In Motor Vehicle Admin. v. Shrader, 324 Md. 454, 464, 597 A.2d 939 (1991), the Court of Appeals had the opportunity to address the legislative history of TR § 16-205.1:

In 1989, the General Assembly enacted the administrative per se law recommended by the Task Force [on Drunk and Drugged Driving], rewriting § 16-205.1 of the Transportation Article to allow a person's driver's license to be promptly suspended for suspected drunken driving if the person refused a test for blood alcohol concentration. Ch. 284 of the Acts of 1989. The legislative history of Chapter 284 (House Bill 556) indicates that the General Assembly's desire for swift and certain action against drunk drivers was balanced with concern for the administrative needs of the MVA.

According to a report on House Bill 556 titled "Positive Aspects of Administrative Per Se" and prepared by the Governor's Legislative Office, "[j]urisdictions that have already adopted Administrative Per Se, have found this program is an effective deterrent to drunk driving and reduction in fatal crashes." The report also notes other benefits:

This bill would assure immediate and certain sanctions by the Administration. Speedy [a]dministrative sanctions would help the offender to recognize the cause and effect relationship between the offense and the sanction which would otherwise be weakened by lengthy delays in the court processes. It takes drunk drivers off the roads and it would save lives. .... Quick Administrative Hearings could identify an individual who may be a problem drinker and result in alcohol treatments sooner than the delays caused by the court trial e.g. jury prayers, continuances.

Thus the bill appears to have a two-pronged purpose first, to deter effectively those who would drive drunk, and second to reduce fatalities caused by those drunk drivers who drive while awaiting criminal adjudication.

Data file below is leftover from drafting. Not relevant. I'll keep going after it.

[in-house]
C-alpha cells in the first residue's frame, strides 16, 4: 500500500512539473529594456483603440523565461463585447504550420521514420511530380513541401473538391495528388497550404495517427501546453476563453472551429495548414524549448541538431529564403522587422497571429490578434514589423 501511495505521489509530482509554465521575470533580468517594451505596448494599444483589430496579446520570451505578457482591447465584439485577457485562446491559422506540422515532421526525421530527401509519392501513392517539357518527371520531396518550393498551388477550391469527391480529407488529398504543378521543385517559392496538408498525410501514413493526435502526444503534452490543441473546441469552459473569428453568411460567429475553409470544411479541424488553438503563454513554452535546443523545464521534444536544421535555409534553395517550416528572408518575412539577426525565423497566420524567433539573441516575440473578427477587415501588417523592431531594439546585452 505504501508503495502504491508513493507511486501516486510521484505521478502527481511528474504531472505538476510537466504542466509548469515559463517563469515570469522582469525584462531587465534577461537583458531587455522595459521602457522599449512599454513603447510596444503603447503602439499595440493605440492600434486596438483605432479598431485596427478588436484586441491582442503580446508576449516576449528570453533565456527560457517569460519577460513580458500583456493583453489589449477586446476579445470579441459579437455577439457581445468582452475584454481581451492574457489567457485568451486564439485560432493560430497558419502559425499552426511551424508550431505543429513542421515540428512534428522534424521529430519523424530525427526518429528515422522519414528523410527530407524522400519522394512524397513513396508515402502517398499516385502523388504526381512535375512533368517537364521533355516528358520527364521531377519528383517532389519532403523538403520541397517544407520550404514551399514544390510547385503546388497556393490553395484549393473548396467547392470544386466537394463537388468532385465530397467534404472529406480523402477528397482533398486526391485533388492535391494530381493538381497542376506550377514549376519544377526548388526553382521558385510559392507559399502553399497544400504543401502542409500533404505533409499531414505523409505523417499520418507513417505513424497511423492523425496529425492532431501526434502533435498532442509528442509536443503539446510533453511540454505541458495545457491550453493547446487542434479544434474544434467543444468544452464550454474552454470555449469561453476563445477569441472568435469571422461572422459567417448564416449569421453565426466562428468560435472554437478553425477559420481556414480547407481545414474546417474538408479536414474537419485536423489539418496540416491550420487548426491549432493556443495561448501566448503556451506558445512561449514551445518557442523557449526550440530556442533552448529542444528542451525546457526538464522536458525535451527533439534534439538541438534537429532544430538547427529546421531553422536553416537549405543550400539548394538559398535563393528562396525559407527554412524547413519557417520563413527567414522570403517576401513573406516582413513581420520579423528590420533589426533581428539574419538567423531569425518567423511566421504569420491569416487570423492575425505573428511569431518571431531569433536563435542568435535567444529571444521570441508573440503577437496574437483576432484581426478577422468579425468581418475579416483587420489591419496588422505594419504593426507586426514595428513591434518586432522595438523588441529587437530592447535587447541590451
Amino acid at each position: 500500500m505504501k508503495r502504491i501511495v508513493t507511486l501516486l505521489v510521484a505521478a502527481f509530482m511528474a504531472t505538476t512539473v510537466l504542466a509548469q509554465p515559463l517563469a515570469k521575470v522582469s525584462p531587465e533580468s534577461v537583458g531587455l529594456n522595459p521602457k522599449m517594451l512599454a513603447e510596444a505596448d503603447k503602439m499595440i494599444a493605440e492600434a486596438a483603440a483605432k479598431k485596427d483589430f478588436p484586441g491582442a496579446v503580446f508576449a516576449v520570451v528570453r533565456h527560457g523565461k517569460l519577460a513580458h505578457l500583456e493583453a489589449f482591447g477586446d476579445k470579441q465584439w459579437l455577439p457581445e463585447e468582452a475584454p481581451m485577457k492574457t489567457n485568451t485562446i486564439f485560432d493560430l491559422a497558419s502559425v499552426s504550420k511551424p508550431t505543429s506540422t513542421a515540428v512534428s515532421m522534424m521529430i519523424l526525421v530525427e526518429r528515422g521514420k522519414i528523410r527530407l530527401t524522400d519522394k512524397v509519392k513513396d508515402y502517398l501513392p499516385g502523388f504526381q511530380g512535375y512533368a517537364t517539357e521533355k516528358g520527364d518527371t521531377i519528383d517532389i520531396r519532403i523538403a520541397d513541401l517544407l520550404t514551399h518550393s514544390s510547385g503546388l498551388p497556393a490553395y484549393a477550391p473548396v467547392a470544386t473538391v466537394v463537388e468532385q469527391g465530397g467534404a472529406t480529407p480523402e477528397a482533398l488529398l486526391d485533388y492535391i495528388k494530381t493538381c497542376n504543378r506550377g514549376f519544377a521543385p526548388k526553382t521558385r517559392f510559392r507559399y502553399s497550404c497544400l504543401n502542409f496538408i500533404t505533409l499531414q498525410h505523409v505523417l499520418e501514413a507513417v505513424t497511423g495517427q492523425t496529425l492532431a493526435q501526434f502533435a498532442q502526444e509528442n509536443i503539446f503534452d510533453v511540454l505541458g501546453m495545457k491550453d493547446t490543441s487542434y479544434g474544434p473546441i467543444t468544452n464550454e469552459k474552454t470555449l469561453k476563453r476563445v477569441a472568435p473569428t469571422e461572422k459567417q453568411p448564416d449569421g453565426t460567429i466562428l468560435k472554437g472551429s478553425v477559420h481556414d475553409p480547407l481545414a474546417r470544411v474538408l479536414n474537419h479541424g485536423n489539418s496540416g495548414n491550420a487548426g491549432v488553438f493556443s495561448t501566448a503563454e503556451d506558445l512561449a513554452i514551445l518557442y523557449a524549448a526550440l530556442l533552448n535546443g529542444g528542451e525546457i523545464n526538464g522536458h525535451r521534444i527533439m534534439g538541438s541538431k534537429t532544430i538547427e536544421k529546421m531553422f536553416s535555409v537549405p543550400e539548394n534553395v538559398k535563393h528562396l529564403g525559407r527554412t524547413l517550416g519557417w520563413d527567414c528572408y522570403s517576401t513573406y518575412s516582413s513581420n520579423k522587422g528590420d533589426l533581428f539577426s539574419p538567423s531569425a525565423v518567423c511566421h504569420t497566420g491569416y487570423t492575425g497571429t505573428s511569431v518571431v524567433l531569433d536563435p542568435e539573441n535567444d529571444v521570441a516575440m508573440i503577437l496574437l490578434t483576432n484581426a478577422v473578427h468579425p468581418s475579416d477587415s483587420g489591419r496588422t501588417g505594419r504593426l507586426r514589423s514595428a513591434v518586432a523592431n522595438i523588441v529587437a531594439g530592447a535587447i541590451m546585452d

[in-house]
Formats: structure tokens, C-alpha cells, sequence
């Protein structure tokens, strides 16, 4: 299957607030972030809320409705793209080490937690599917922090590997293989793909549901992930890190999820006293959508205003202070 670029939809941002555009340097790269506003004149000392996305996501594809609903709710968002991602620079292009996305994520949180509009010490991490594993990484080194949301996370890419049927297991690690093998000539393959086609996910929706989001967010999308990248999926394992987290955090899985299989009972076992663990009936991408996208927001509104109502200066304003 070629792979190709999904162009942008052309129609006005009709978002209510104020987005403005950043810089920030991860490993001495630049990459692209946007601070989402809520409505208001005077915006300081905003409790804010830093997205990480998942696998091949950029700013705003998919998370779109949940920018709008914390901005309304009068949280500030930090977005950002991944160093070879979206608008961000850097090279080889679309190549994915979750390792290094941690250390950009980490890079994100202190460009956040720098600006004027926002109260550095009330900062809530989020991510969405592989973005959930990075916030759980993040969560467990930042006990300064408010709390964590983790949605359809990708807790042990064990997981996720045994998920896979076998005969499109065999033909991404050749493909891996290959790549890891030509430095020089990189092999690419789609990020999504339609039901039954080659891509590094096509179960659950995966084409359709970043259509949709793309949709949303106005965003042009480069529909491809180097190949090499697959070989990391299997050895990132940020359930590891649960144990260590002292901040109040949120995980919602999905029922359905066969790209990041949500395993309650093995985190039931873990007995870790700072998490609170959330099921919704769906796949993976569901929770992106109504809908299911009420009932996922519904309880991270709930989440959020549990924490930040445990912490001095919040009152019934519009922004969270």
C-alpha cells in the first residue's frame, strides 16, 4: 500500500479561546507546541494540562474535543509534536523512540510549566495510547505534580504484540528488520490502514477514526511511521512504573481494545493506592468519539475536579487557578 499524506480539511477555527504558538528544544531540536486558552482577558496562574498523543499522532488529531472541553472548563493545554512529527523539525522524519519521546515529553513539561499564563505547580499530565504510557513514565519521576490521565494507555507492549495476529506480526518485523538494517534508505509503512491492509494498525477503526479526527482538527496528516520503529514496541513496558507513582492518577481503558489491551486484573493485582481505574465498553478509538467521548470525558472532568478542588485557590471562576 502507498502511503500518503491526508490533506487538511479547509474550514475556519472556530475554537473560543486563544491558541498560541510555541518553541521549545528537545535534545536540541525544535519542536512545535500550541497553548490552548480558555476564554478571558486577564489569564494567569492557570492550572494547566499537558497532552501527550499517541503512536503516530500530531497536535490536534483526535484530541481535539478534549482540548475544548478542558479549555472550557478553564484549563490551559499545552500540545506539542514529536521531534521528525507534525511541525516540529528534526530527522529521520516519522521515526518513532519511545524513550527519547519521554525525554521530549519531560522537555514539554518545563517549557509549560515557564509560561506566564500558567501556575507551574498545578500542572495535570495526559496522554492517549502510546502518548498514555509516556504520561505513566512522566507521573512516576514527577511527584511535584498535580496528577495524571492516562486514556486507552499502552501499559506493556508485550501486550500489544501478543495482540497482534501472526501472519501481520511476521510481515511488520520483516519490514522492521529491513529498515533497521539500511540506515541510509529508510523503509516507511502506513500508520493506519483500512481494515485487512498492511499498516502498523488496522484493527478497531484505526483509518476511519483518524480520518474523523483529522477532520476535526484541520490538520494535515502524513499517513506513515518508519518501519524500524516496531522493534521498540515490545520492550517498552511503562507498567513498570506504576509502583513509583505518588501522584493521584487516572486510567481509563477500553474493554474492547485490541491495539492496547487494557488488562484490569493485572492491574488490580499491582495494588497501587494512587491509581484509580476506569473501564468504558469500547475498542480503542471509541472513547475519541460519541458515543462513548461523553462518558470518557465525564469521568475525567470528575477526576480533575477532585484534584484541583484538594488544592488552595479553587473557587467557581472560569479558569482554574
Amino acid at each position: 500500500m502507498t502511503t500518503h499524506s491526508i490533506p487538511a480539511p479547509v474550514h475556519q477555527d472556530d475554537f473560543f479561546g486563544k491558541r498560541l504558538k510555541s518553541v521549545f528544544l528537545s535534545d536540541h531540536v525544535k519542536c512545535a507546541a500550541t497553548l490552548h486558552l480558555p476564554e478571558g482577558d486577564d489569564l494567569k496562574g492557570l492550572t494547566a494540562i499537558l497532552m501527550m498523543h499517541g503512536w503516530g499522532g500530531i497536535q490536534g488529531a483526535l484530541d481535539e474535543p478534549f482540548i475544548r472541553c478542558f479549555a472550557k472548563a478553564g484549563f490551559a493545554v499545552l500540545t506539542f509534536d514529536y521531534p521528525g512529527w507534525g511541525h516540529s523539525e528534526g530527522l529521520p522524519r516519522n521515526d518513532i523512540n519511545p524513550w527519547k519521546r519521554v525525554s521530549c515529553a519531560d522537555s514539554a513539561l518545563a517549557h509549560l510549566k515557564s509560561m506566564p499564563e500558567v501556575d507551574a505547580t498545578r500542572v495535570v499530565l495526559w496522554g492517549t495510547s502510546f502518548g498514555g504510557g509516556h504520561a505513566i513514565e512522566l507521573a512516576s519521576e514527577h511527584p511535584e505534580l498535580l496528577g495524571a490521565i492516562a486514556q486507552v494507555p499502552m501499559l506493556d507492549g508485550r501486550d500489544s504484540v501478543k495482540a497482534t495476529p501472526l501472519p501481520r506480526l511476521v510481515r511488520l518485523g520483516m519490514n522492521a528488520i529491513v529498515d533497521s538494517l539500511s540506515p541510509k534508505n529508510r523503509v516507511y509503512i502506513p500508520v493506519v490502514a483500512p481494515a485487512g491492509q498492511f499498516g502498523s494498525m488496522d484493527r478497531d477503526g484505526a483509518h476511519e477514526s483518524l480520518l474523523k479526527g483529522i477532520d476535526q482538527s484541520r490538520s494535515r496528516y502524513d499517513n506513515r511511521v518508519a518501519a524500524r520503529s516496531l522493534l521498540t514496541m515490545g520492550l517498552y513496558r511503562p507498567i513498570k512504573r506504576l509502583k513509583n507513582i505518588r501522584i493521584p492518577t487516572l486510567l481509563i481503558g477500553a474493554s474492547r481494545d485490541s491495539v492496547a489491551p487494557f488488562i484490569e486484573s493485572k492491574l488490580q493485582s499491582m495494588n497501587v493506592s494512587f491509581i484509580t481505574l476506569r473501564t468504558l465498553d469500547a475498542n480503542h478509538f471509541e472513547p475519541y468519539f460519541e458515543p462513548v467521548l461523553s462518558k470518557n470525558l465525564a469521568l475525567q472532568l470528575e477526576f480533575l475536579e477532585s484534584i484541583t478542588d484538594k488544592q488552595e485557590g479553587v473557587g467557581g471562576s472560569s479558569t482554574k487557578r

A statement by Steve Blackstone of the National Transportation Safety Board before the House Judiciary Committee on February 15, 1989 articulated this dual purpose:

Administrative license revocation is essentially a variation of traditional license suspension or revocation. Because these license actions are known to be effective in reducing both crashes and violations, it is reasonable to believe that administrative revocation likewise will be effective. Furthermore, it meet[s] all three criteria for effective sanctions postulated by drunk driving deterrence theory: it is viewed by drivers as a severe sanction; it can be invoked with certainty; and, it goes into effect shortly after arrest. It has a direct effect on public perceptions. It also has the advantage of being a less costly sanction for society than other countermeasures such as jail sentences. .... In summary, the effects of the administrative license revocation are twofold the licenses of dangerous drivers are revoked more quickly, and the certainty of receiving a penalty for drunk driving is dramatically increased.

The Court of Appeals has similarly held that the "general intent" of § 16-205.1 "is for the protection of the public ...," State v. Werkheiser, 299 Md. 529, 537, 474 A.2d 898 (1984), and not for protection of the accused. Id. at 539, 474 A.2d 898. At the administrative hearing, the standard of proof necessary to find a violation of the section is that of a mere preponderance of the evidence, the ordinary burden for civil cases, rather than the criminal standard of proof beyond a reasonable doubt. Bernstein v. Real Estate Comm., 221 Md. 221, 232, 156 A.2d 657 (1959), reh'g denied, 364 U.S. 855, 81 S. Ct. 35, 5 L. Ed. 2d 79 (1960); see Allen, 91 Md. App. at 786, 605 A.2d 994 (burden of proof for forfeiture action is preponderance of the evidence).